Rights of citizens vs Rights of residents in India

For citizens and residents, these two terms have been commonly used for a longer period of time now. But it has been commonly confused between these two terms by our general public. So let’s first understand the basic differences between these two terms:

Citizenship alludes to an individual’s faithfulness to an administration in return for its assurance at home and abroad. Full political freedoms, including the option to cast a ballot and to serve in a position of authority, and common freedoms are normally allowed to a locally conceived citizen. Today, ‘citizen’ will, in general, indicate an individual who legitimately has a place with a nation, and ‘inhabitant’ is utilized, by and large, for a lawfully residing or working in an individual in a specific region.[1]

In the official courtroom, the term occupant regularly appears differently in relation to resident: it names an individual who has a home in a specific spot yet doesn’t really have the situation with a resident. Take, for instance, an ordinary event in migration law: an individual who has citizenship outside of the United States and who wants to work or live in the nation applies for a green card, a recognizable proof card that authenticates their lawful home in the nation as an outsider—that is, an individual who was brought into the world in an alternate nation and isn’t a resident of the country where the person currently dwells.

The rights of citizens in our country include various rights including fundamental rights guaranteed by the constitution of our country which is as follows:

Right to equality        Right against exploitation         Cultural and educational rights

Right to freedom       Right to freedom of religion       Right to constitutional remedies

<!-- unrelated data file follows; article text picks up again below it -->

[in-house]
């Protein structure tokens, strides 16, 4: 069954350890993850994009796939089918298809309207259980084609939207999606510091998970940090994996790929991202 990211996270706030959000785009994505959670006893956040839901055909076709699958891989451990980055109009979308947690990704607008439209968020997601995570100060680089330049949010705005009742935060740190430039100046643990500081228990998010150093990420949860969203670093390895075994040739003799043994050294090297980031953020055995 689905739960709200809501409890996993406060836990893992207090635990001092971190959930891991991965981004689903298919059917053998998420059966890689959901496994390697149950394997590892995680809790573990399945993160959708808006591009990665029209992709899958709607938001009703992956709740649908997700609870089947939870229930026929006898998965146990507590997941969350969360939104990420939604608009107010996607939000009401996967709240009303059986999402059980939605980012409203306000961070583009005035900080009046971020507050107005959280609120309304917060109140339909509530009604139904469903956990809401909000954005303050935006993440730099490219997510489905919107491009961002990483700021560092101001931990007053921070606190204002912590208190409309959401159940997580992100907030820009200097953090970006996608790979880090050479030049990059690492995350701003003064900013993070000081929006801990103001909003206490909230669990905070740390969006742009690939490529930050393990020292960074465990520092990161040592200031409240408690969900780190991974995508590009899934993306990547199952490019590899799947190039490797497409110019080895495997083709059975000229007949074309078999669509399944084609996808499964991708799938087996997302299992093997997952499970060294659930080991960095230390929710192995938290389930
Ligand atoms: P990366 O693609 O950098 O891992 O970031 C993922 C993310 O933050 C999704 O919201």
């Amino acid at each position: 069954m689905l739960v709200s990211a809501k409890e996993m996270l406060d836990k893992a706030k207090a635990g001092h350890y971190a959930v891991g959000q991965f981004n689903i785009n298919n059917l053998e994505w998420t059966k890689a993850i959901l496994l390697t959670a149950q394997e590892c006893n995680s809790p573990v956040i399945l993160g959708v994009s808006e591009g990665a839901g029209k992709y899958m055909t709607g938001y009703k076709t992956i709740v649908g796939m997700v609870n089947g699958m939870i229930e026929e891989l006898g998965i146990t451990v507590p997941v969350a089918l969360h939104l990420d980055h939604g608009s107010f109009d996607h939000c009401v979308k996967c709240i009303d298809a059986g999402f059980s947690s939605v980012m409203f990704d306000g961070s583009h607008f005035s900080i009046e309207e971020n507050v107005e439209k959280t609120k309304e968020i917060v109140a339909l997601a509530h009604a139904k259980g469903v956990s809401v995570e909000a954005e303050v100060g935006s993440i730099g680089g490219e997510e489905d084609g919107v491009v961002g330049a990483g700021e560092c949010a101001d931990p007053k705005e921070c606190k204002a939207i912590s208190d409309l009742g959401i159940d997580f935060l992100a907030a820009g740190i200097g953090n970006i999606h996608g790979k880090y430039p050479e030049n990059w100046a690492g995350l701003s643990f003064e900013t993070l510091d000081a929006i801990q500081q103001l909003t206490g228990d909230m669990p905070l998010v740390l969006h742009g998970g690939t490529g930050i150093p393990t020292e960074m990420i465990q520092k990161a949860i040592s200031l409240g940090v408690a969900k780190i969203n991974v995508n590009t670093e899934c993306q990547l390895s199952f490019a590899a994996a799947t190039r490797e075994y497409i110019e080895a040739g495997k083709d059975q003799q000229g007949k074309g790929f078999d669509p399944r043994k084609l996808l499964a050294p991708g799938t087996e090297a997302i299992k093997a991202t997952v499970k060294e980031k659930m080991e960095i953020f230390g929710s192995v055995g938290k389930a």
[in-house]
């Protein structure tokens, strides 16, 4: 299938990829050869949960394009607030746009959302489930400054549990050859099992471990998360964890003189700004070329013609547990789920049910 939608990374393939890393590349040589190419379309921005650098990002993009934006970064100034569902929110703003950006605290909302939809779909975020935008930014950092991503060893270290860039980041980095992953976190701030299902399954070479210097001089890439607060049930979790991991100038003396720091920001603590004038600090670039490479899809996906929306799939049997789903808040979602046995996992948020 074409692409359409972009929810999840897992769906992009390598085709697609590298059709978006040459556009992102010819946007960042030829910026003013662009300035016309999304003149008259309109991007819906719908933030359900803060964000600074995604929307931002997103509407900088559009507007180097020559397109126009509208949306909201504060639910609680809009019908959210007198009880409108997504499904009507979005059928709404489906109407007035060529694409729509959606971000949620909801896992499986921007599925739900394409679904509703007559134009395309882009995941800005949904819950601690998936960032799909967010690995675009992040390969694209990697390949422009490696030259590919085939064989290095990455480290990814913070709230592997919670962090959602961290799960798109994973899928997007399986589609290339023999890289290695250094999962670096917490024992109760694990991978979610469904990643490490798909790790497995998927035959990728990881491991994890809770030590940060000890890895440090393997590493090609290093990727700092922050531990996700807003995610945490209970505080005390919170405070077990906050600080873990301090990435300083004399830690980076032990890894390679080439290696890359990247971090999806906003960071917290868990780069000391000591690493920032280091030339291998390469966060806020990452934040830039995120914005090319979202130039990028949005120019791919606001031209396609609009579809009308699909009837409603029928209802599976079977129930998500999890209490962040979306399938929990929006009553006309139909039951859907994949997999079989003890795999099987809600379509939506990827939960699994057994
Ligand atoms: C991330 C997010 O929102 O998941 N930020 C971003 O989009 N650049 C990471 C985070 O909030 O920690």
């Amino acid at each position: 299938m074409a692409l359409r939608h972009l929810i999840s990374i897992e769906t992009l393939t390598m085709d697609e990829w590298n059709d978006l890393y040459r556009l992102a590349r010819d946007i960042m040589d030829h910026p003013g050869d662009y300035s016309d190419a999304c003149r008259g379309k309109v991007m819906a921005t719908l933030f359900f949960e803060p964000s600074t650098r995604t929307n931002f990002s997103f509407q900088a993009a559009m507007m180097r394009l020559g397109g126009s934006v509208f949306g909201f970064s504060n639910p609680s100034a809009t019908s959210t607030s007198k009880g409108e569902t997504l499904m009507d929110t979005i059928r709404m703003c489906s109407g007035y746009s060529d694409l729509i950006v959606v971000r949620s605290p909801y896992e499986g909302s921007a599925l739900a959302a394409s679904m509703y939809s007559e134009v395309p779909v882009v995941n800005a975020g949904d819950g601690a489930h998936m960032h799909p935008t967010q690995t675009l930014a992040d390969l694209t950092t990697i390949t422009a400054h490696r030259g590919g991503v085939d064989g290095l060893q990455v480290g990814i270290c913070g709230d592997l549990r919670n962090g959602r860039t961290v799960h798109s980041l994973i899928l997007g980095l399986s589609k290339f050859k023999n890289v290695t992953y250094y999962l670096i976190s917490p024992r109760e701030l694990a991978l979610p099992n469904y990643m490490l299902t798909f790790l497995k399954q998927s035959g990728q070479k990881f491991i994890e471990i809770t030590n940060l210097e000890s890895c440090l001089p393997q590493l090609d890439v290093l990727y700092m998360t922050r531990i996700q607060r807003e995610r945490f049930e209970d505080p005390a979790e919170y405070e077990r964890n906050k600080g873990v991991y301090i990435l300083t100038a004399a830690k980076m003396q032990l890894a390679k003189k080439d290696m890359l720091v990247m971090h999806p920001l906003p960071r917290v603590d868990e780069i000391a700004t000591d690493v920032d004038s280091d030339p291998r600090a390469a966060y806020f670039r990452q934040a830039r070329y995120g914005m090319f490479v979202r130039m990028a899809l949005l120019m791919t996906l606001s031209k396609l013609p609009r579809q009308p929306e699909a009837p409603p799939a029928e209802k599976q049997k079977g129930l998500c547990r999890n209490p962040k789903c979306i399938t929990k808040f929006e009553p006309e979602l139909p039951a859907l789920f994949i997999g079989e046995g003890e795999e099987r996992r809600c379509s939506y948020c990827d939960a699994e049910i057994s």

Earlier citizenship was given by birth, descent, naturalization which is all given in Article 6-11.

Now the latest citizenship amendment act in 2019, altered law accommodates giving of Indian citizenship to Hindus, Sikhs, Jains, Buddhists, Parsis, and Christians from Pakistan, Bangladesh, and Afghanistan who came to India at the very latest December 31, 2014.

The law won’t be stretched out to Rohingya Muslims abused in Myanmar; Shia and Ahmadiyya Muslims in Pakistan; Hazaras, Tajiks and Uzbeks in Afghanistan; Tamils in Sri Lanka; and agnostics in Bangladesh.

Before 2019, the alterations in the Citizenship Act, 1955 never unequivocally confined award to citizenship to specific strict networks. The past legislatures had an all-encompassing methodology – possibly they never given to citizenship to unlawful transients or gave citizenship to illicit travelers having a place with all the communities. Legal specialists say that the new citizenship law abuses the major right under Article 14 of the Indian constitution that ensures equivalent insurance of laws, even to the outsiders, in the domain of India.

Now rights of residents include paying the tax to the government which is the first and foremost right of residents of a country.  Other rights include paying water tax, electricity bills, abiding by the rules and regulations that govern the country.

So in the end I would like to say that Citizens are the people that are residing in the country by birth while a Permanent occupant is a lawful individual to live in the country for a predetermined time frame by some exceptional authorization.

[1] https://www.merriam-webster.com/words-at-play/what-is-the-difference-between-a-citizen-and-a-resident

Aishwarya Says:

I have always been against Glorifying Over Work and therefore, in the year 2021, I have decided to launch this campaign “Balancing Life”and talk about this wrong practice, that we have been following since last few years. I will be talking to and interviewing around 1 lakh people in the coming 2021 and publish their interview regarding their opinion on glamourising Over Work.

If you are interested in participating in the same, do let me know.

Do follow me on FacebookTwitter  Youtube and Instagram.

The copyright of this Article belongs exclusively to Ms. Aishwarya Sandeep. Reproduction of the same, without permission will amount to Copyright Infringement. Appropriate Legal Action under the Indian Laws will be taken.

If you would also like to contribute to my website, then do share your articles or poems at adv.aishwaryasandeep@gmail.com

We also have a Facebook Group Restarter Moms for Mothers or Women who would like to rejoin their careers post a career break or women who are enterpreneurs.

We are also running a series Inspirational Women from January 2021 to March 31,2021, featuring around 1000 stories about Indian Women, who changed the world. #choosetochallenge

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